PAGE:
Salted fish delicacies: What is salted fish? Workshop 2022




Kolbrún Sveinsdóttir, Þóra Valsdóttir, Aðalheiður Ólafsdóttir, Eva Margrét Jónudóttir, Sigurjón Arason

Supported by:

AG Fisk (Arbejdsgruppen for Fiskerisamarbejdet), NORA


Kolbrún Sveinsdóttir

Project Manager

To strengthen the position of saltfish, with its long tradition, history and connection to Nordic livelihoods, it is important to strengthen the entire value chain, from producers and retailers, to chefs and consumers. The aim of the project "Saltfish delicacies" is to develop new or improved ready-made dishes based on traditional saltfish, and 16 participants from Iceland, Norway and the Faroe Islands are involved. The group consists of experts in saltfish processing and quality, cooking, food production, media and the travel industry.   

This report describes the workshop "What is saltfish?" which was held in the house of the Menntaskólin in Kópavogur, September 28, 2022 in collaboration with Matís, the Menntaskólin in Kópavogur (MK), Grím Kokk, Klúbbs Matreiðslumeista and Icelandic saltfish producers. The goal of the workshop was to share knowledge from various sources, and look for ways to strengthen the position of salted fish in the domestic market, and about 40 people attended the workshop. Short presentations were given by Matís experts on the history, culture, effectiveness and dewatering of salted fish. Also about the knowledge and attitude of consumers towards salted fish and its consumption in Iceland. The sensory properties of salted fish were presented, and attendees had the opportunity to taste and compare two types of salted fish and two types of salted fish. MK culinary students then presented their ideas behind salted fish dishes, which were served on the table. After that, we worked in three groups, each of which discussed the following topics: "What is salted fish - can we call salted fish salted fish?", "How do we reach the young people?" and "How can the product range be increased?".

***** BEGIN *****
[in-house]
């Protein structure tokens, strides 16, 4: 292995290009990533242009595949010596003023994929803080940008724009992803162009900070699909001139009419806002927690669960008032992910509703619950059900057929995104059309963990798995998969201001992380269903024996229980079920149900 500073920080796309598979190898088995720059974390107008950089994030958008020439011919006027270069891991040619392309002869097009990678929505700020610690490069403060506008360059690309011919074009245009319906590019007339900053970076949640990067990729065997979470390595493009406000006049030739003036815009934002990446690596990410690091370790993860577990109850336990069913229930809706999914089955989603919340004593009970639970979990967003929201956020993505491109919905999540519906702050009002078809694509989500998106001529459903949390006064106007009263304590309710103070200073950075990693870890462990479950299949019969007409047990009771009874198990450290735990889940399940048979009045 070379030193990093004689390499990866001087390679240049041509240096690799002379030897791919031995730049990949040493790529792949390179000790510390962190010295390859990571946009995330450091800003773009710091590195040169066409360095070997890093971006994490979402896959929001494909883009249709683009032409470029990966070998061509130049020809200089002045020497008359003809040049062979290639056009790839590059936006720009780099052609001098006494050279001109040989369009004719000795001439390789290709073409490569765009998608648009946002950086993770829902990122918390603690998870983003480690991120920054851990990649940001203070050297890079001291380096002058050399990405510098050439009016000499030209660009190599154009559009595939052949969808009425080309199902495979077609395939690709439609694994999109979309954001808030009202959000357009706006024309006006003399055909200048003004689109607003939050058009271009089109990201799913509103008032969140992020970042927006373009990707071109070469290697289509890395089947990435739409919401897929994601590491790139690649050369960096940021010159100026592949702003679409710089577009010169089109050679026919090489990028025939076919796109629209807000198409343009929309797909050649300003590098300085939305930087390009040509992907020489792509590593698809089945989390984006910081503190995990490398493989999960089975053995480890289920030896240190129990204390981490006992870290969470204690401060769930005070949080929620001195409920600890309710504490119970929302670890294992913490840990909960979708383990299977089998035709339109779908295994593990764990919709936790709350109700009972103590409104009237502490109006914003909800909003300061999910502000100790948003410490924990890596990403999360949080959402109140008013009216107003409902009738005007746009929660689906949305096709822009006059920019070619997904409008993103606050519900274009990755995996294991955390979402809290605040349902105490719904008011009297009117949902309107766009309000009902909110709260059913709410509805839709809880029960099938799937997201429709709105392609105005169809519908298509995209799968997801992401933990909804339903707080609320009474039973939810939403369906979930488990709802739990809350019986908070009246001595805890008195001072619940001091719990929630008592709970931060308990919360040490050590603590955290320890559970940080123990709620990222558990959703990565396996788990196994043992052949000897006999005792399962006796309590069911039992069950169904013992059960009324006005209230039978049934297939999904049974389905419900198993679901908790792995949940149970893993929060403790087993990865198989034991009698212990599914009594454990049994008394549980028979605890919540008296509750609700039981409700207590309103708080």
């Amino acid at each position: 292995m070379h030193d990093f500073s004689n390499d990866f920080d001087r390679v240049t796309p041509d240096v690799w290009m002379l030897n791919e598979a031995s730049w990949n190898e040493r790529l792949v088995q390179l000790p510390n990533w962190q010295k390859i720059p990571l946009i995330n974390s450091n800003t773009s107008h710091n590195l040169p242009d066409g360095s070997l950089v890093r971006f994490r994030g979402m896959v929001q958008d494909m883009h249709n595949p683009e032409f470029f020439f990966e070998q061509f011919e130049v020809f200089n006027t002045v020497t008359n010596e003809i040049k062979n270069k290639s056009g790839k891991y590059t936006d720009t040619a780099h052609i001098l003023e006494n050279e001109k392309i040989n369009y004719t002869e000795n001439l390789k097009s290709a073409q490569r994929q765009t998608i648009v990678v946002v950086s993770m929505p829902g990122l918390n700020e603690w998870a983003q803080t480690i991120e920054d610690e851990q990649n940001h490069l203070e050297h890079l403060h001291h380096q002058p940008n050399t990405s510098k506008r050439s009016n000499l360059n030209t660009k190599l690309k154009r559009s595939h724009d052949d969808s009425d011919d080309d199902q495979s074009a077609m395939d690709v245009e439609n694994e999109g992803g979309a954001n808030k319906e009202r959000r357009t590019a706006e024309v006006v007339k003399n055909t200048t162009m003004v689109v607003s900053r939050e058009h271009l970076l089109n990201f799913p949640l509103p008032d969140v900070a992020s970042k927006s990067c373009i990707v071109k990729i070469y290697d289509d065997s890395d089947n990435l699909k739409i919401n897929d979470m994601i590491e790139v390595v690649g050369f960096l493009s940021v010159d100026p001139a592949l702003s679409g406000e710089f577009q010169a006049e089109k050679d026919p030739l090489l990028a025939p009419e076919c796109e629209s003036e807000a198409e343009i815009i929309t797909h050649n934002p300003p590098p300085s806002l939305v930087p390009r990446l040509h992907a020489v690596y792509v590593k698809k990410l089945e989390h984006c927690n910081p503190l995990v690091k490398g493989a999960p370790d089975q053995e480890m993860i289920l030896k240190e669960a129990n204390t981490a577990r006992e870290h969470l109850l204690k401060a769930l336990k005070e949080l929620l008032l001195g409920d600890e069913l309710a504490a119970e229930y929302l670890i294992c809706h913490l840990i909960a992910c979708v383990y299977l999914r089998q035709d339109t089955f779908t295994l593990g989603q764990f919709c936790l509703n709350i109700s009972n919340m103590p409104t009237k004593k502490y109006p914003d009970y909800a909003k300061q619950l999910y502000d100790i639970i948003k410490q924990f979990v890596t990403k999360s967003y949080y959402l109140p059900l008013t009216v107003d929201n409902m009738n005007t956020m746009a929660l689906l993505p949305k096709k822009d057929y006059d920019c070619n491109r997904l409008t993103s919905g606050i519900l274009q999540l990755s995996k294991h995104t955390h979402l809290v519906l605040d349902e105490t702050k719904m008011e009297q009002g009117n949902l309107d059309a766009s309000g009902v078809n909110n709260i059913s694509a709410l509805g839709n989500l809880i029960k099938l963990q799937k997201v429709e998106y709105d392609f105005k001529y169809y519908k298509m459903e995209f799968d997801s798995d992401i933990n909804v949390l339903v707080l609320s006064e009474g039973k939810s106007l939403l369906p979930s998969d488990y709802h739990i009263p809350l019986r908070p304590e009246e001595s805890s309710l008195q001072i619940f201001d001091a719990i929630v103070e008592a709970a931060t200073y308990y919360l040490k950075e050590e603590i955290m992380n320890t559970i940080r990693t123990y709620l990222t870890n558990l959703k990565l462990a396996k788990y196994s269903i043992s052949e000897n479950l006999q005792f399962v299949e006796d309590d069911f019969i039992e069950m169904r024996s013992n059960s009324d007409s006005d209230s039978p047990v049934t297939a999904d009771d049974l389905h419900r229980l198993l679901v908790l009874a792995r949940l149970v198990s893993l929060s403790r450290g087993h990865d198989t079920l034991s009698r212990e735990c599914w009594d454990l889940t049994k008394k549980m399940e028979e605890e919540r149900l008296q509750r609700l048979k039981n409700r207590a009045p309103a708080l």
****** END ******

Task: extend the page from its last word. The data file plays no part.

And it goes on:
The results of the workshop showed that it is important to distinguish between what is truly salted fish on the one hand and salted fish on the other. Salted fish, usually lightly salted or overnight salted, does not have the same characteristics as salted fish, which is fish finished with salt and brine and then dry-salted even for weeks, which after dehydration gives this product unique properties such as a characteristic taste and firm texture. It seems that there are endless opportunities and opportunities for the saltfish. However, we need to pay better for the way of salted fish to the Icelandic market. Saltfish should really be to us Icelanders, on par with what Parma ham is to Italians, at least. To promote knowledge, respect and consumption of salted fish, it needs to be better known and made more visible, not least among younger age groups. What hinders chefs and producers of products is that it is often difficult to obtain fully prepared, properly watered salted fish domestically. Dewatering requires a problem, but often the facilities, time or knowledge are not available. We need to reach younger consumers and improve the reputation of salted fish in general. The name saltfish is not very appropriate, as it has a reference to salted fish and has a negative image due to its association with second class fish. Dehydrated salted fish should not be too salty. Perhaps finished, dehydrated saltfish should be called something other than saltfish.

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